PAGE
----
What’s in a Name?

Milkshake versus frappe is an important distinction

Illustration by Brad Fitzpatrick

The other day, I happened to meet a woman who recently moved to New Hampshire from Michigan. I asked her if she was enjoying our fair state so far.

“I’m loving it,” she said. “But some of your expressions confuse me.”

Actually, that didn’t surprise me. I mean, a lot of our lingo confuses out-of-staters. But out of curiosity, I felt compelled to ask her which expressions in particular she was talking about.

“Well, for one,” she said, “I went to a diner the other day and ordered a chocolate shake. They brought me a glass of foamy chocolate milk with no ice cream in it! When I complained, I was informed that I should have ordered a frappe [which she pronounced “frap-pay”] because, according to the server, that’s the one that has ice cream in it.”

“That’s true,” I said. “A frappe [which I pronounced “frap”] is the thick one. A chocolate shake basically is only chocolate syrup and milk.”

“You’ve just described chocolate milk,” she said.

I shook my head. “No, chocolate milk is stirred, not shaken.”

The look she gave me clearly told me she thought I was pulling her leg (my veiled reference to a James Bond quote probably didn’t help much).

Our conversation made me think back to the first time my dad and I stopped at McDonald’s, not long after it opened in Manchester.

First of all, I should explain that my dad was a connoisseur of all milk-based drinks. He even gifted himself with one of those big green Hamilton Beach drink mixers, the kind with a huge stainless steel cup on it. Just about every night after dinner he would toss fresh strawberries, ice cream and whole milk into that cup and whip up a strawberry frappe.

But his beverage of choice when dining out always was a milkshake, mainly because it was a thinner consistency and quenched his thirst.

So when he ordered a strawberry shake and a burger at McDonald’s, he fully expected the shake to be … well, liquid.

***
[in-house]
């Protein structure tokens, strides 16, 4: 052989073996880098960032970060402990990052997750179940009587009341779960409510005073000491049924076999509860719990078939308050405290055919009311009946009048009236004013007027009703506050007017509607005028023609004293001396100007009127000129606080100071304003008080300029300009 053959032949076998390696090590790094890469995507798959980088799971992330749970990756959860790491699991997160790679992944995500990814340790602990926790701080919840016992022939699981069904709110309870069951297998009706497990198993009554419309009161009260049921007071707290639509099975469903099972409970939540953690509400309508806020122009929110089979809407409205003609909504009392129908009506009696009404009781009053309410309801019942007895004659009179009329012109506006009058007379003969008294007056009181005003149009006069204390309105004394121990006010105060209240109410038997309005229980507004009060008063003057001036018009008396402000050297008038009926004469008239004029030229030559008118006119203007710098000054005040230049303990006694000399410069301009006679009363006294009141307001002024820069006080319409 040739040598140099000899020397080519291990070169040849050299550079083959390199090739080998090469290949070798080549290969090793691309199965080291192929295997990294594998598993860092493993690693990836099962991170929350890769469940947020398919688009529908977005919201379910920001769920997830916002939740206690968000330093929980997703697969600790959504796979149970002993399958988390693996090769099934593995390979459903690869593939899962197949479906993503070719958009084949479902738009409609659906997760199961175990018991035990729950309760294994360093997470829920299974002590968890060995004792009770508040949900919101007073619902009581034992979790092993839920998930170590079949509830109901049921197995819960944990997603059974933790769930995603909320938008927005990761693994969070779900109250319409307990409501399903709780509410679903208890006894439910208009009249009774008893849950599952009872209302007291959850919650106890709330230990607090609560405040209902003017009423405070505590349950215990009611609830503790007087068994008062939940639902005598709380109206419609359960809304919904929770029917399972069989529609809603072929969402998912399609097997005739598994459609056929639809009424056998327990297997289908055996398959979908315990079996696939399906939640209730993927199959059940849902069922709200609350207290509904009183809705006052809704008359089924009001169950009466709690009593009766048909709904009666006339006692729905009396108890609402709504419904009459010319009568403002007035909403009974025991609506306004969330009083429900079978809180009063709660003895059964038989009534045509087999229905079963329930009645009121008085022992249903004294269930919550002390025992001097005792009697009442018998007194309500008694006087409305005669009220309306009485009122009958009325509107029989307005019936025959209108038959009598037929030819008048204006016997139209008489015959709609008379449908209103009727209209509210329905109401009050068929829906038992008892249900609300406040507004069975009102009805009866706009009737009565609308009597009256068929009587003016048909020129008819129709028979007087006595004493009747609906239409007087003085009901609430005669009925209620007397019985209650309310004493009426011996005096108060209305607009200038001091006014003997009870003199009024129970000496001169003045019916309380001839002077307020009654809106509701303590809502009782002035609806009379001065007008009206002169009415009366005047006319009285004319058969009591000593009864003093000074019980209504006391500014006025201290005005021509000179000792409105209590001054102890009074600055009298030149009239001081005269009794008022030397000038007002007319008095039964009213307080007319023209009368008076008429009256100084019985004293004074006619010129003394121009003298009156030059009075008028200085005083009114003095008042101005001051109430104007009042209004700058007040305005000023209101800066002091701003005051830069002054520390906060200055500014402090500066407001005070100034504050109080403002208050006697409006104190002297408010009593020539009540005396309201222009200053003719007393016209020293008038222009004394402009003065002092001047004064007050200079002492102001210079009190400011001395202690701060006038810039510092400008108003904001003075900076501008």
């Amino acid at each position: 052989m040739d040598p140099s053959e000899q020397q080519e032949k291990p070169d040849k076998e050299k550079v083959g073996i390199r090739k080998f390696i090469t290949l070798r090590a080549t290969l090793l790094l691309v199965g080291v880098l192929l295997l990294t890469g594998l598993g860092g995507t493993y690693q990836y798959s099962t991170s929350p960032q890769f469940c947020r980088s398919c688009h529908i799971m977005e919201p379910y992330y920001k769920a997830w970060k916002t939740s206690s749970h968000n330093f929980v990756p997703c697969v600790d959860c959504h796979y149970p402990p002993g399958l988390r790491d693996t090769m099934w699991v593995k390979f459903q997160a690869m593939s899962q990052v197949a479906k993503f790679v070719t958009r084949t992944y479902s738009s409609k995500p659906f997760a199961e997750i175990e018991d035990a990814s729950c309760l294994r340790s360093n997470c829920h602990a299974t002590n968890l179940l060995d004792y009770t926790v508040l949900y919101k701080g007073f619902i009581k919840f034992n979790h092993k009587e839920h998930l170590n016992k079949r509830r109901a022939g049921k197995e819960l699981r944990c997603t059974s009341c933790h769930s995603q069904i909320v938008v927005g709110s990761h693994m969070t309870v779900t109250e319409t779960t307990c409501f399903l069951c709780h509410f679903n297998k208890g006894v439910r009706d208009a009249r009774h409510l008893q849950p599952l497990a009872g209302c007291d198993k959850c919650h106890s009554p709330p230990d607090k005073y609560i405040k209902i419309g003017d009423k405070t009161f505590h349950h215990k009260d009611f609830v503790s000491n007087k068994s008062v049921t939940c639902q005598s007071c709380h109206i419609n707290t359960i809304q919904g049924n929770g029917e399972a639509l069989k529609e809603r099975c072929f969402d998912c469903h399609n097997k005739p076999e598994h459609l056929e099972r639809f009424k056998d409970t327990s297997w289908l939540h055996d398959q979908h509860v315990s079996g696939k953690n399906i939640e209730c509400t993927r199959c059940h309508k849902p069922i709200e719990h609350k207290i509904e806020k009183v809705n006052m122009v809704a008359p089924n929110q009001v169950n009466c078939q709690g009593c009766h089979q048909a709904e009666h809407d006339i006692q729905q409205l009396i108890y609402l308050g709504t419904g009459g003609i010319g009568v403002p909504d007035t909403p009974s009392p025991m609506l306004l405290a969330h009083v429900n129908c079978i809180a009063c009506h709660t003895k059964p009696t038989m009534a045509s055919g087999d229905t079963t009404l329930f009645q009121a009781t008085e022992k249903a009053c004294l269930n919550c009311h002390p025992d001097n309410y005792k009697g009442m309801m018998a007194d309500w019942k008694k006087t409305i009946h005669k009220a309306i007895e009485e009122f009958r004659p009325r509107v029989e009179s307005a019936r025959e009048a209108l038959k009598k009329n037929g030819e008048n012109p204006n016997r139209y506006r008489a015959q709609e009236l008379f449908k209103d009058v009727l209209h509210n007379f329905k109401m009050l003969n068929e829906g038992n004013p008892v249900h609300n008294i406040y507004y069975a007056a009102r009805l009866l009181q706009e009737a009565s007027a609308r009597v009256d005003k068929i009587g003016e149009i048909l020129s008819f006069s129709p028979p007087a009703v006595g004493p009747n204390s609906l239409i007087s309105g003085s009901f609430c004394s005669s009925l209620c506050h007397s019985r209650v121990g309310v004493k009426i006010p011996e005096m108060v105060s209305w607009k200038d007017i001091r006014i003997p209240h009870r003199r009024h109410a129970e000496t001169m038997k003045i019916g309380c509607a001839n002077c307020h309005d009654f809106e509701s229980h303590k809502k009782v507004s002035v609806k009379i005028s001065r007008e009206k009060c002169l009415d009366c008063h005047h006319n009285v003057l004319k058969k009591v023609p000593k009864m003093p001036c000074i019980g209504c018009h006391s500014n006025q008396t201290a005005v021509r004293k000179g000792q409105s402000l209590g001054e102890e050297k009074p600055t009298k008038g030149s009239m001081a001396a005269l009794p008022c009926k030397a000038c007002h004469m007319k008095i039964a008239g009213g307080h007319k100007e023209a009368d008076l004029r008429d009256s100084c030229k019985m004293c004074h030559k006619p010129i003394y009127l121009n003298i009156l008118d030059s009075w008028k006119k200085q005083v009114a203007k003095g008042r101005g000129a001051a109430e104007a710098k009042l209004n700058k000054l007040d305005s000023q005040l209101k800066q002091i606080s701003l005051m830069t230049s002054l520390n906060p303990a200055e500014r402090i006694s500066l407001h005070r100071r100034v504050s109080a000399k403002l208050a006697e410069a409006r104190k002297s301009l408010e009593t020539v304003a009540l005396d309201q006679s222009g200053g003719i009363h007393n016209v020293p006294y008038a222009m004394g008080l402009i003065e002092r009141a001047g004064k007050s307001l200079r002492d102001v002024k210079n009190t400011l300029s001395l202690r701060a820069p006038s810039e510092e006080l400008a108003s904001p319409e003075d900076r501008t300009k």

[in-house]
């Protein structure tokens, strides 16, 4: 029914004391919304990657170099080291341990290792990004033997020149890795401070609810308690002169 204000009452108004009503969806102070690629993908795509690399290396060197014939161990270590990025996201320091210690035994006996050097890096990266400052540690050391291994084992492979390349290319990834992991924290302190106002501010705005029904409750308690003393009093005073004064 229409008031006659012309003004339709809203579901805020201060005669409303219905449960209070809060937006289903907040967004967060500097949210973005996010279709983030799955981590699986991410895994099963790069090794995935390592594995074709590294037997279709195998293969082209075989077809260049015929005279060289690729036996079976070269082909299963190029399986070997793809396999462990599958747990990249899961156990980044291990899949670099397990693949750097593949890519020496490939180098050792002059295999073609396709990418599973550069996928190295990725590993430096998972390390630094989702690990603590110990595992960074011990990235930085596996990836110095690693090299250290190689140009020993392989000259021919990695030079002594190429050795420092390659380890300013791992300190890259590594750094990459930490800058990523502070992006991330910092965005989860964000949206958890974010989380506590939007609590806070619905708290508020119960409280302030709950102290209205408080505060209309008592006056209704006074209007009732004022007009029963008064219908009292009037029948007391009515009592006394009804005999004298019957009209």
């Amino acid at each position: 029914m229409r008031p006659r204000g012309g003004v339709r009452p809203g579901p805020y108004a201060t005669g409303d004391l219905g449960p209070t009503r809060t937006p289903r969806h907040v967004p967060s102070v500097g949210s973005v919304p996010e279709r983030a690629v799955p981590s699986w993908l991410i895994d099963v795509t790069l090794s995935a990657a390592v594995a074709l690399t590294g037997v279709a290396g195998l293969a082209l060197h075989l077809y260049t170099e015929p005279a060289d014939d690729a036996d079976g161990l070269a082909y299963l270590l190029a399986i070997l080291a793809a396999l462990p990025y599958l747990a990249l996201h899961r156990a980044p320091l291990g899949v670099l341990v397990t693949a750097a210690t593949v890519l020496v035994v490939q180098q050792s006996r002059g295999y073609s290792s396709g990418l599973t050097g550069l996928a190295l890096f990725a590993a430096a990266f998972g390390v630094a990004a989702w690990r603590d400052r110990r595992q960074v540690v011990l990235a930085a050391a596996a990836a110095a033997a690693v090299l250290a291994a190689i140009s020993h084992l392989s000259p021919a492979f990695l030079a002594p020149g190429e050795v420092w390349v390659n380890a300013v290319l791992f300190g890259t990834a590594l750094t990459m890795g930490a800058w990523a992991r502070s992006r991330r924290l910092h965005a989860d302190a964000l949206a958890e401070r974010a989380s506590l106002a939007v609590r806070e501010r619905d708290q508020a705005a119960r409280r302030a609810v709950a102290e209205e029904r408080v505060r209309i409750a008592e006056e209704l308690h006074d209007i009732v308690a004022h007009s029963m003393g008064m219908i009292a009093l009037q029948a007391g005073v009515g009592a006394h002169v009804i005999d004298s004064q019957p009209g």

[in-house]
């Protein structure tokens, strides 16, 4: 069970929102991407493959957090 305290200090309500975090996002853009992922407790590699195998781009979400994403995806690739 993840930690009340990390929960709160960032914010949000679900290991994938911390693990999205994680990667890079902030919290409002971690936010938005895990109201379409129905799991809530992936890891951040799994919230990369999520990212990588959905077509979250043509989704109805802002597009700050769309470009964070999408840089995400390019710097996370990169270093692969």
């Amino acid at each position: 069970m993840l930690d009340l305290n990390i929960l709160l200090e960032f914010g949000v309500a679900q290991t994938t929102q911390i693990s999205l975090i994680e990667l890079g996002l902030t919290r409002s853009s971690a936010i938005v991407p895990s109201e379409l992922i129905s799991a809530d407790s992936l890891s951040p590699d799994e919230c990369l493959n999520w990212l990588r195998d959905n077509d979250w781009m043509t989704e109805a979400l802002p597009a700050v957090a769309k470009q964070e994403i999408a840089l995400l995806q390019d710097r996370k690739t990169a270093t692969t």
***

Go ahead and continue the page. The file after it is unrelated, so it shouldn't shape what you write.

I’ll never forget when he shoved the straw through the hole in the plastic lid of the cup and then took a sip of the shake. He sucked so hard, his cheeks caved in and his eyes bulged, yet nothing moved up the straw.

“What the …?” he muttered, opening the lid and peering into the cup. A scowl crossed his face. “This isn’t a milkshake! It’s a cup of soft-serve ice cream! How do they expect me to get ice cream up through a straw?”

Irritated, he brought the shake up to the counter and complained. The employee explained it was a thick shake.

“Thick isn’t the word for it!” my father shot back. “I could putty my walls with this stuff! Forget the straw — you should be serving it with a trowel!”

The employee explained that it was considered more of a dessert than a beverage.

“Well, then, give me a thin shake!” my father said. “I need something to help wash down my food, not bury it.”

The guy suggested a cola.

On Wikipedia, part of the description of a milkshake includes: “Currently, in New England, and especially the greater Boston area, the ice-cream and milk dessert known as a ‘milkshake’ in other parts of the country is referred to as a ‘frappe’ in these locales. ‘Milkshake’ refers to a lighter drink, usually made of shaken or blended milk with a flavoring of some sort.”

It also says that in Rhode Island, a milkshake is called a “cabinet.”

And people think our lingo is confusing?

Categories: Humor

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